P&O POSTS STRONG PROFIT FOR 1997

P&O POSTS STRONG PROFIT FOR 1997

Peninsular and Oriental Steam Navigation Co. reported strong overall financial results for 1997, with its combined container shipping operation with Nedlloyd Lines the only weak spot on the balance sheet.

P&O Group's 1997 profits - before factoring in the costs of forming the P&O-Nedlloyd container shipping joint venture in late 1996 - were 401.2 million ($666 million), a 25 percent increase from 1996 profits.With the cost of the P&O-Nedlloyd reorganization factored in, the group's year-to-year profit increase dropped to 17 percent. However, the sale of other assets, such as British home-builder Bovis Homes, bumped up the year-to-year profit to 30 percent. ''It has been a pretty productive year,'' the company's chairman, Lord Jeffrey Sterling, told a news conference on Tuesday.

He added that strong profits in the company's two largest divisions, cruises and property, were the biggest contributors to the overall results.

P&O Ferries was helped by the misfortune of a key competitor - a fire in the Channel Tunnel in November 1996, which shut down the tunnel and caused freight and passenger business to switch to ferries for several months.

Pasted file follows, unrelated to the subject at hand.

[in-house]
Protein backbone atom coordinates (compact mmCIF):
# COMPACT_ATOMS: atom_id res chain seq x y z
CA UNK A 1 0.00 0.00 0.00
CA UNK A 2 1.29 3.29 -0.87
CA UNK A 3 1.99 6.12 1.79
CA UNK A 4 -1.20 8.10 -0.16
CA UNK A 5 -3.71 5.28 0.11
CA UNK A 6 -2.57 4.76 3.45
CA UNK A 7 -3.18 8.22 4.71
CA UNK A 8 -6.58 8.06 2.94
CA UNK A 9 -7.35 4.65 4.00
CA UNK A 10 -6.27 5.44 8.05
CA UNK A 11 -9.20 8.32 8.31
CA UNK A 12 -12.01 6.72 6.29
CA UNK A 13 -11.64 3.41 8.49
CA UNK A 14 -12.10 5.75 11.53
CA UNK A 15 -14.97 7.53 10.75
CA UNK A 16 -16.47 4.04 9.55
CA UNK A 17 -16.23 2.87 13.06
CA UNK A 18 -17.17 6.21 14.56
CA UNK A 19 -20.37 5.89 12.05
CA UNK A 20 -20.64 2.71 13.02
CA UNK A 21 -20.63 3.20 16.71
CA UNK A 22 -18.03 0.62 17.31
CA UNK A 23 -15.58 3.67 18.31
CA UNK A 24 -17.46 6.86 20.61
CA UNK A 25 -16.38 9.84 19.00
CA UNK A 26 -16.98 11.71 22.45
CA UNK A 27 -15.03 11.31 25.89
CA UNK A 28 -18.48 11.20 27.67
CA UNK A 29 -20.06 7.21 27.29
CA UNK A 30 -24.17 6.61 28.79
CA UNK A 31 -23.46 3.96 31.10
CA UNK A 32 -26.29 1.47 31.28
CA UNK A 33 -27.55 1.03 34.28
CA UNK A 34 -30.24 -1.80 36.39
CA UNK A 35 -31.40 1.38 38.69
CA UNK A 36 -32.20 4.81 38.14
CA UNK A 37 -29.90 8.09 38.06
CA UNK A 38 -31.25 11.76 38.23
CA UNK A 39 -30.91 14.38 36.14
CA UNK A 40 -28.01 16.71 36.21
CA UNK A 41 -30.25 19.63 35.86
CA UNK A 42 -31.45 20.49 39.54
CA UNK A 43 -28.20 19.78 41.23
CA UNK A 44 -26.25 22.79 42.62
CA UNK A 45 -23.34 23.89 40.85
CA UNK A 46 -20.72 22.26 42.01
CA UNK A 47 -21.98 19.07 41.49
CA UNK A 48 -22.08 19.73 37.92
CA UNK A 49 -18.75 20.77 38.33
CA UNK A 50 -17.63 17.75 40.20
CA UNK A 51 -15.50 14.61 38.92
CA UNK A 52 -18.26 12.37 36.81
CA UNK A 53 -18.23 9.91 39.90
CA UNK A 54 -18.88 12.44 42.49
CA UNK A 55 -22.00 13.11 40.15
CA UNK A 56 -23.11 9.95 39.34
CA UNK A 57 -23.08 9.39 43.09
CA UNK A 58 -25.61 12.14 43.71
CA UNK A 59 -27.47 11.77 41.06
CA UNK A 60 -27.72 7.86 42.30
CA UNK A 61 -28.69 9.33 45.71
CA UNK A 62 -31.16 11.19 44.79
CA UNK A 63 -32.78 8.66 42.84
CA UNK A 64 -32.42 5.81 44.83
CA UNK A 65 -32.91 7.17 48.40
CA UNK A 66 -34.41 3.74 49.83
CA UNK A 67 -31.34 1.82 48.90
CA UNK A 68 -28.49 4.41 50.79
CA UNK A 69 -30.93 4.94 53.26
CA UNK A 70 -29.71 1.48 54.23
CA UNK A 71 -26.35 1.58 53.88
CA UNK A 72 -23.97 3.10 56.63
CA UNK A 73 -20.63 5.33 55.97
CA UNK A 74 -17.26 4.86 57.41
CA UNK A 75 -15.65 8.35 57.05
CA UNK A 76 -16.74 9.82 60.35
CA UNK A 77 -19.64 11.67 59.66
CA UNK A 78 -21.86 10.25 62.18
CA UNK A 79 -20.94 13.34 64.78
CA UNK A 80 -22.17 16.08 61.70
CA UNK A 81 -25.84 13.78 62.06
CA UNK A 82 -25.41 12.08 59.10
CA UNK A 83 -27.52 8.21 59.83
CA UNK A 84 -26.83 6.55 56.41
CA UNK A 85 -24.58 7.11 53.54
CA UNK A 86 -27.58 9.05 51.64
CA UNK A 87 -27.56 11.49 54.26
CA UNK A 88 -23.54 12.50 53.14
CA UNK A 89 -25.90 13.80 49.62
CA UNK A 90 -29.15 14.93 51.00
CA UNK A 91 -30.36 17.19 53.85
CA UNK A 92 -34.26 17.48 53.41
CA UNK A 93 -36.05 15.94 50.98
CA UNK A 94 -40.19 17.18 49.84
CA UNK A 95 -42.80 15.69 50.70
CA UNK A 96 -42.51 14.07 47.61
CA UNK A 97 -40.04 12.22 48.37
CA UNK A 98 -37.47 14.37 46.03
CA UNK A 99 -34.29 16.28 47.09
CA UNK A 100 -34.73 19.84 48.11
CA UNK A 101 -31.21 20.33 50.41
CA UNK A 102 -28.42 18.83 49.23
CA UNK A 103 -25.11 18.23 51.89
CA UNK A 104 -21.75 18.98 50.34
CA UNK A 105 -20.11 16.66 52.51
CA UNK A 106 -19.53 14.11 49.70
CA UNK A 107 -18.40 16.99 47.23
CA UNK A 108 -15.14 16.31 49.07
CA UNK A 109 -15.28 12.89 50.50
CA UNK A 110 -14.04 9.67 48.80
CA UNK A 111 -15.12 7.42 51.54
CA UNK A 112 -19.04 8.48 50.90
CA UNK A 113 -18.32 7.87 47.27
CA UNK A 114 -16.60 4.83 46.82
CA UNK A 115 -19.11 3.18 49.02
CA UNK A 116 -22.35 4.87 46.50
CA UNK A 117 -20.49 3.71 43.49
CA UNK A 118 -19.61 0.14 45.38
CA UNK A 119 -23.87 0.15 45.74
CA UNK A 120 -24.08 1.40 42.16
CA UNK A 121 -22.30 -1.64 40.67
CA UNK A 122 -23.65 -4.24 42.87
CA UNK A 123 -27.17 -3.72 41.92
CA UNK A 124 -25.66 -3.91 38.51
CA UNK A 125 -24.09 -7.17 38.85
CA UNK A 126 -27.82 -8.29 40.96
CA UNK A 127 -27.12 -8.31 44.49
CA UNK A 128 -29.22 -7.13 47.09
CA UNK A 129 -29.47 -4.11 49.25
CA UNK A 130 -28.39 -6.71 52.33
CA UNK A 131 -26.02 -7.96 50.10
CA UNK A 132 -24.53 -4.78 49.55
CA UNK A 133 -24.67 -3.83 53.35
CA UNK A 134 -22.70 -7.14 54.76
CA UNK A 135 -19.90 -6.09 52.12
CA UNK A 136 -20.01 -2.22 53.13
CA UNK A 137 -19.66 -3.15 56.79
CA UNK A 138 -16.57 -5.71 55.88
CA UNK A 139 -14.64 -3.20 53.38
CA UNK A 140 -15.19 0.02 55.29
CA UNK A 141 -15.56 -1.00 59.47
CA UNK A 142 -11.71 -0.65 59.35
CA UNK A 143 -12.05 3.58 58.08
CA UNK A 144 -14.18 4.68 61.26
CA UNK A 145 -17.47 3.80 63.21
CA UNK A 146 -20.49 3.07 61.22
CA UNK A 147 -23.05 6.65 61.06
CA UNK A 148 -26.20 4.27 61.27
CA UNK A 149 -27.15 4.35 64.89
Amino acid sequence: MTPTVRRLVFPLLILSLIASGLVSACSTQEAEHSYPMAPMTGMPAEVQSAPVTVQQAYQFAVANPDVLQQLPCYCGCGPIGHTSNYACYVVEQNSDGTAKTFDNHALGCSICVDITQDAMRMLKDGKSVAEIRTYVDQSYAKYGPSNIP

This past Jan. 1, P&O Ferries raised its cross-channel freight rates by 12 percent, the first time that those rates were increased after a long period of decline.

P&O-Nedlloyd, like other container shipping lines, suffered from rate declines during 1997. However, the company cut $200 million in costs during 1997 and plans further cost reductions for 1998, said P&O-Nedlloyd Chief Executive Tim Harris.

Despite the cost savings, the company's return on assets during 1997 was only 2 percent - down from P&O Containers' pre-merger profit of around 3.5 percent in 1996.

''It goes without saying that 2 percent is inadequate,'' Lord Sterling said. ''But we are on the right road. We have combined the two companies, cut costs, increased throughput and strengthened our markets.''

The main problem for the container venture is that ocean shipping rates ''have been fragile, to say the least,'' with most container shipping lines showing worse results, Lord Sterling said.

However, he added, the number of scrappings of older vessels in the industry has increased in recent months, while P&O has commissioned new vessels, and ''what's key is who has the newer ships.''

Asia's economic difficulties did not affect P&O-Nedlloyd during 1997, but the 1998 outlook is less certain, said Mr. Harris.

Imports into Asia have declined by about 10 percent so far this year, while exports out of Asia have increased by 10 percent, widening an existing imbalance in the east-west trade. ''That's an imbalance challenge that we have to get on top of,'' he said.

In another area of group operations, P&O Bulk Shipping formed a joint venture with Shougang Corp., a large Chinese steel producer. The merger will produce the world's biggest independent fleet of capesize dry bulk carriers.